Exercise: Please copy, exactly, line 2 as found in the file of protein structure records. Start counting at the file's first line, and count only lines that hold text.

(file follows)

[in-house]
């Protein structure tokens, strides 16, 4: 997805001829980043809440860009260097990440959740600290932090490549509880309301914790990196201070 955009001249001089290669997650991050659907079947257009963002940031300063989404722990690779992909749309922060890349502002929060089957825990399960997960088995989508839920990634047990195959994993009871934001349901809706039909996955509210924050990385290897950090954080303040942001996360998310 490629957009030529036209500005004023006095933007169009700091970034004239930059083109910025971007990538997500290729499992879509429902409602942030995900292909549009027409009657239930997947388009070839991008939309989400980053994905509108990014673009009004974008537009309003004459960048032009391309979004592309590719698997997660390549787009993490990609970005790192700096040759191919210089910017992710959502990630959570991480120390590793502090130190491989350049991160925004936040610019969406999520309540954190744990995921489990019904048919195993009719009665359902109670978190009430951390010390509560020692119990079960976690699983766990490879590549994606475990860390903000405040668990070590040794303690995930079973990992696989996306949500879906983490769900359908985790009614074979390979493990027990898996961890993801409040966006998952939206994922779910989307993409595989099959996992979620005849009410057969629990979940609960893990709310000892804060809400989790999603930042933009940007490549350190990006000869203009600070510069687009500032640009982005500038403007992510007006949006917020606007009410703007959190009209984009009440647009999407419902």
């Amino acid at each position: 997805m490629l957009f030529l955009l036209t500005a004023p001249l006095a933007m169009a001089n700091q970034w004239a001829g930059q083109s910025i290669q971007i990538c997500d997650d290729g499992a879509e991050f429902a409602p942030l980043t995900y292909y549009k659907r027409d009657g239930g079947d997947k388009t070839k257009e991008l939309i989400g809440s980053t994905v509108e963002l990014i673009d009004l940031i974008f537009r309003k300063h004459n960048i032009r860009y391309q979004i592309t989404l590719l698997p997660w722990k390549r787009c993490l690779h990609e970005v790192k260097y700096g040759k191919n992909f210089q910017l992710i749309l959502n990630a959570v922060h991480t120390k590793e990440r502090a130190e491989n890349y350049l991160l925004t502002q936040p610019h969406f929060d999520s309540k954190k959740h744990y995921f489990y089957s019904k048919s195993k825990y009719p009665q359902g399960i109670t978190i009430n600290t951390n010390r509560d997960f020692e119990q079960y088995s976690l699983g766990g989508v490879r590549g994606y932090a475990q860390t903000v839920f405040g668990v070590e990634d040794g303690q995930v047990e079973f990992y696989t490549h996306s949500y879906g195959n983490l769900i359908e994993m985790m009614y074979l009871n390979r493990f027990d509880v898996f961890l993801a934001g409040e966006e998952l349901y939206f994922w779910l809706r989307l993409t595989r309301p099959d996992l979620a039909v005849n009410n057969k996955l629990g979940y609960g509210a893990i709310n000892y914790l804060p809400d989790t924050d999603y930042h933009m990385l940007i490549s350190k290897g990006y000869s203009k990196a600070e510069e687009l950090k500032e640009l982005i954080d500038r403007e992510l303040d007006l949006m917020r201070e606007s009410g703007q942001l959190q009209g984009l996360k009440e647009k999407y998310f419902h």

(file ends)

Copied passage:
């Protein structure tokens, strides 16, 4: 997805001829980043809440860009260097990440959740600290932090490549509880309301914790990196201070 955009001249001089290669997650991050659907079947257009963002940031300063989404722990690779992909749309922060890349502002929060089957825990399960997960088995989508839920990634047990195959994993009871934001349901809706039909996955509210924050990385290897950090954080303040942001996360998310 490629957009030529036209500005004023006095933007169009700091970034004239930059083109910025971007990538997500290729499992879509429902409602942030995900292909549009027409009657239930997947388009070839991008939309989400980053994905509108990014673009009004974008537009309003004459960048032009391309979004592309590719698997997660390549787009993490990609970005790192700096040759191919210089910017992710959502990630959570991480120390590793502090130190491989350049991160925004936040610019969406999520309540954190744990995921489990019904048919195993009719009665359902109670978190009430951390010390509560020692119990079960976690699983766990490879590549994606475990860390903000405040668990070590040794303690995930079973990992696989996306949500879906983490769900359908985790009614074979390979493990027990898996961890993801409040966006998952939206994922779910989307993409595989099959996992979620005849009410057969629990979940609960893990709310000892804060809400989790999603930042933009940007490549350190990006000869203009600070510069687009500032640009982005500038403007992510007006949006917020606007009410703007959190009209984009009440647009999407419902």